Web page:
Author: Tim Scully, ANU
ASEAN is at the moment drifting aimlessly in cyberspace. But it could take advantage of its own rapid growth in internet penetration and the harsh cyber-security lessons of other nations, to create an inclusive, coordinated and adaptive ASEAN Cyber-Resilience Blueprint — one that could be an international exemplar.
Information technology innovation, particularly on the internet, is possibly the fastest developing phenomenon humans have faced, yet after a generation online there are no effective national, regional or international rules for living and working in cyber-space.
The downside of irrevocable online dependency is the vulnerability to malicious actors and other digital catastrophes. National interests in cyberspace, namely national security and economic prosperity, are at risk.
Unfortunately, discussion of ‘national security’ and cyberspace often gravitates towards government, military and intelligence actors with a remit for cyber operations. Excluded from the discussion, key government, industry and academia stakeholders who create economic wealth are left both vulnerable to cyber threats and unable to contribute their capabilities to the national effort.
The evocative notion that engagement in cyberspace transcends nation states in a borderless world is illusory. In reality, interactions in cyberspace remain within sovereign borders where national laws and regulations still apply.The cyber threat has existed for over a decade, but policymakers have been slow to address it, nationally and internationally. While each nation should continue to contribute to the formulation of international norms, priority should now be given to getting it right at home.
These considerations need to be taken into account when addressing a cyber-resilience blueprint for ASEAN.
ASEAN members would be better served individually and collectively by prioritising national and regional cyber-resilience policy settings and capabilities.
Internet penetration (the percentage of a nation’s population with Internet access) varies widely among ASEAN member nations with Singapore the highest at 73 per cent and Myanmar the lowest on 1.2 per cent. This is a big gap, but the average annual growth in access has been a very fast 10.3 per cent since 2008 (that is, over 60 million people in ASEAN nations gained access to the internet annually).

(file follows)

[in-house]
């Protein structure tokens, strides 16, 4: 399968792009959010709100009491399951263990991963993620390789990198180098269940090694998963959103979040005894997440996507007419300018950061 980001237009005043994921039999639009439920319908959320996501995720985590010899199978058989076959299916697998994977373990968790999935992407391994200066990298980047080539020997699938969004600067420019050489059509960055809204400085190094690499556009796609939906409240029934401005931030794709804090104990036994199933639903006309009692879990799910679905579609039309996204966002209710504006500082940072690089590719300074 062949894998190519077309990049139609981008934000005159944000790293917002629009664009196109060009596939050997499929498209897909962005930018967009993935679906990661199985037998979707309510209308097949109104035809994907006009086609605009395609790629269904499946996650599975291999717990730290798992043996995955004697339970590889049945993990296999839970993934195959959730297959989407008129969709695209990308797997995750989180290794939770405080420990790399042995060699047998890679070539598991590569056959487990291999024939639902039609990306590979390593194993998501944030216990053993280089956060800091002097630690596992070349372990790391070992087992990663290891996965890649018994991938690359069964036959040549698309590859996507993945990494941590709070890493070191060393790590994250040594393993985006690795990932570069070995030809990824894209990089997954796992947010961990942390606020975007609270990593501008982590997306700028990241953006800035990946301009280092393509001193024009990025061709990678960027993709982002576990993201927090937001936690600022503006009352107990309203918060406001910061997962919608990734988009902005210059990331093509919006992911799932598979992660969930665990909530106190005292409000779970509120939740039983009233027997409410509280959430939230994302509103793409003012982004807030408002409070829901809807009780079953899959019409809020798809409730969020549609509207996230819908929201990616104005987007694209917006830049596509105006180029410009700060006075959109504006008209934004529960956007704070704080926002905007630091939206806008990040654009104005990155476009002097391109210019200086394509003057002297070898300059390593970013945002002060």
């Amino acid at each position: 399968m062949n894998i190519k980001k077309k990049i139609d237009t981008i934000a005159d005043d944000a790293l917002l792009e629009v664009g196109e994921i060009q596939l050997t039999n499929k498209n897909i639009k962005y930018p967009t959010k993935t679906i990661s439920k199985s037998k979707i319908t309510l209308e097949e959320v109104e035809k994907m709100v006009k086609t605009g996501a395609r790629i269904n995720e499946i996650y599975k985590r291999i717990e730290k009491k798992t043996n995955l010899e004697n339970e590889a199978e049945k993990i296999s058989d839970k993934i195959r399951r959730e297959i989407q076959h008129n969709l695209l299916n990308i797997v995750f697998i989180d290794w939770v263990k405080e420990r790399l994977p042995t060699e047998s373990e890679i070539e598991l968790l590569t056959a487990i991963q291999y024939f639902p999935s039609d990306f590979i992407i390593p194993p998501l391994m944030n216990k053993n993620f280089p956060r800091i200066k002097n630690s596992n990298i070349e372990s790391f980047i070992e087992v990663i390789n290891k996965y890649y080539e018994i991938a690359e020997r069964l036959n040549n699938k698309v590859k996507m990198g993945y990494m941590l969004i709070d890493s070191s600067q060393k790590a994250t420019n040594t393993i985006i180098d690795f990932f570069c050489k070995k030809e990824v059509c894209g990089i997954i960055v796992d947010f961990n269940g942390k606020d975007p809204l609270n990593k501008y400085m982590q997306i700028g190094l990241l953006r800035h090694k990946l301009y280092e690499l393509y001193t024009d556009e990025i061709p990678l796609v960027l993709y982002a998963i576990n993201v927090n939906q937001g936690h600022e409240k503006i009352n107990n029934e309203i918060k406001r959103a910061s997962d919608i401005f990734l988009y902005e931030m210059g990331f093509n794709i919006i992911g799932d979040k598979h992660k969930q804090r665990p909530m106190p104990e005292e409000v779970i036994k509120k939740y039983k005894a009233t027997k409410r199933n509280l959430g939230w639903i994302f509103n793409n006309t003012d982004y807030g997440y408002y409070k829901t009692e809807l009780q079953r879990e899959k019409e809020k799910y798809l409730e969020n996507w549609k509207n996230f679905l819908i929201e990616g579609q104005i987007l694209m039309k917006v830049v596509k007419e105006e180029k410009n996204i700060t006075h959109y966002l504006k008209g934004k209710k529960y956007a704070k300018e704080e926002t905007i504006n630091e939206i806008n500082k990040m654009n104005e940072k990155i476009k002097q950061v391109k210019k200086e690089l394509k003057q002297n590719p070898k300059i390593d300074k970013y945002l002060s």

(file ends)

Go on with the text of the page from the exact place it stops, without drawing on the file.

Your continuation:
Rather than being an impediment, the disparity in information and communication technology (ICT) development and internet penetration among ASEAN members presents an important opportunity for ASEAN to develop a template to build a coordinated, common and flexible approach to cyber-resilience.
As ASEAN nations rapidly develop ICT capabilities, they can draw upon the lessons of other nations’ efforts to develop policies and build capability to counter cyber threats. Those with nascent or immature ICT infrastructure can, with other members’ and dialogue partners’ help, build cyber-resilience into their national systems from the outset, including exploiting IPv6 technology, rather than retrofitting them as many other nations have been forced to do because the internet, after all, was not built with security in mind.
Numerous cyber-security or resilience plans are being developed by regional organisations (for example, the European Union, APEC, OSCE, the SCO, the OIC) upon which ASEAN could build, but those organisations’ diversity and unwieldy size makes consensus elusive, which should signal caution to ASEAN. ASEAN’s small size will be an advantage when contemplating a regional approach to cyber-resilience.
While ASEAN should evaluate others’ plans, shoe-horning them into an ASEAN plan should be avoided; assessing cyber-resilience is not a one-size-fits-all exercise. ASEAN members have unique circumstances that must be scrutinised and rationalised as a first step in creating an ASEAN Cyber-Resilience Blueprint.
The blueprint’s second step would entail a comprehensive stocktake of its members’ existing ICT and cyber-security infrastructure and capabilities to identify strengths and weaknesses. It would also test the assumption that existing national government institutions, policymaking apparatus and operational agencies are ‘fit for purpose’ when dealing with the cyber threat.
Importantly, the blueprint would assess the ideological, political, economic, social and cultural factors that would influence the blueprint and subsequent strategic plan.
ASEAN would develop the blueprint using an expansive engagement model that moved beyond the usual government inter-agency and departmental remits to embrace all elements of national leadership and capability including government, industry and academia. It is not a matter that should be left solely to the government or military and intelligence agencies.
So, these relatively late starters have an opportunity to get cyber-resilience policy and implementation right from the outset using an adaptive, ASEAN-developed template. Their ability to do so puts ASEAN in a good position to create an ASEAN cyber-resilience blueprint that could be an international exemplar.
Tim Scully is a PhD candidate at the Strategic and Defence Studies Centre, The Australian National University.
This article summarises the author’s presentation to the ASEAN-Australian-NZ Dialogue on 20 November 2014 addressing the topic ‘Evolution in Cyber Affairs: National Security and International Law’.